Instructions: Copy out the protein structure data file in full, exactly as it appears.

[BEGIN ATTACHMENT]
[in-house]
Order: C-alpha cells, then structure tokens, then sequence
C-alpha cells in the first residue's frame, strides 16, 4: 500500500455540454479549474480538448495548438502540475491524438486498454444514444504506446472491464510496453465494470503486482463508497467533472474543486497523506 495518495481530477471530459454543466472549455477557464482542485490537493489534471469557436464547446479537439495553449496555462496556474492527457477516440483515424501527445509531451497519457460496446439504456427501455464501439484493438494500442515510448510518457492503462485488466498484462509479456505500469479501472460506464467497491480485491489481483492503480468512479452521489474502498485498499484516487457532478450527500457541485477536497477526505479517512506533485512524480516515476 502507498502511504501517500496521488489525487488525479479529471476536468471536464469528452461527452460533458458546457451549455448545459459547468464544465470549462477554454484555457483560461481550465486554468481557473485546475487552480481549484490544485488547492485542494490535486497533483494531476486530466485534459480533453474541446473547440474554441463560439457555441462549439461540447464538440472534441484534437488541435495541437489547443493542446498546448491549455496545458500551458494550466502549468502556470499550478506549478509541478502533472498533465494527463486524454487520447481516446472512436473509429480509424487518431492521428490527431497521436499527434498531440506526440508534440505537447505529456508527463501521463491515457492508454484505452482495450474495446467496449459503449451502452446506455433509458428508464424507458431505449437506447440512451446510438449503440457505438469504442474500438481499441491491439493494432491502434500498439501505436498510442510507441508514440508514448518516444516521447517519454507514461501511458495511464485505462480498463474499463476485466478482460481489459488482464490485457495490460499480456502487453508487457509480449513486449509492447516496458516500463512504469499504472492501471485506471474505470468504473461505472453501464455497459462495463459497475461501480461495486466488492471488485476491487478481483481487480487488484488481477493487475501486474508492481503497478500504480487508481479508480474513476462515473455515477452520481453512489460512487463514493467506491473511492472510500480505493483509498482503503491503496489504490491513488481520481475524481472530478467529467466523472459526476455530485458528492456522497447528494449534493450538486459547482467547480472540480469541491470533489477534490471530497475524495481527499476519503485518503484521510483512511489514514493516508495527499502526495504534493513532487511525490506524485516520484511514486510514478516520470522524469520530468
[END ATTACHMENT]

[in-house]
Order: C-alpha cells, then structure tokens, then sequence
C-alpha cells in the first residue's frame, strides 16, 4: 500500500455540454479549474480538448495548438502540475491524438486498454444514444504506446472491464510496453465494470503486482463508497467533472474543486497523506 495518495481530477471530459454543466472549455477557464482542485490537493489534471469557436464547446479537439495553449496555462496556474492527457477516440483515424501527445509531451497519457460496446439504456427501455464501439484493438494500442515510448510518457492503462485488466498484462509479456505500469479501472460506464467497491480485491489481483492503480468512479452521489474502498485498499484516487457532478450527500457541485477536497477526505479517512506533485512524480516515476 502507498502511504501517500496521488489525487488525479479529471476536468471536464469528452461527452460533458458546457451549455448545459459547468464544465470549462477554454484555457483560461481550465486554468481557473485546475487552480481549484490544485488547492485542494490535486497533483494531476486530466485534459480533453474541446473547440474554441463560439457555441462549439461540447464538440472534441484534437488541435495541437489547443493542446498546448491549455496545458500551458494550466502549468502556470499550478506549478509541478502533472498533465494527463486524454487520447481516446472512436473509429480509424487518431492521428490527431497521436499527434498531440506526440508534440505537447505529456508527463501521463491515457492508454484505452482495450474495446467496449459503449451502452446506455433509458428508464424507458431505449437506447440512451446510438449503440457505438469504442474500438481499441491491439493494432491502434500498439501505436498510442510507441508514440508514448518516444516521447517519454507514461501511458495511464485505462480498463474499463476485466478482460481489459488482464490485457495490460499480456502487453508487457509480449513486449509492447516496458516500463512504469499504472492501471485506471474505470468504473461505472453501464455497459462495463459497475461501480461495486466488492471488485476491487478481483481487480487488484488481477493487475501486474508492481503497478500504480487508481479508480474513476462515473455515477452520481453512489460512487463514493467506491473511492472510500480505493483509498482503503491503496489504490491513488481520481475524481472530478467529467466523472459526476455530485458528492456522497447528494449534493450538486459547482467547480472540480469541491470533489477534490471530497475524495481527499476519503485518503484521510483512511489514514493516508495527499502526495504534493513532487511525490506524485516520484511514486510514478516520470522524469520530468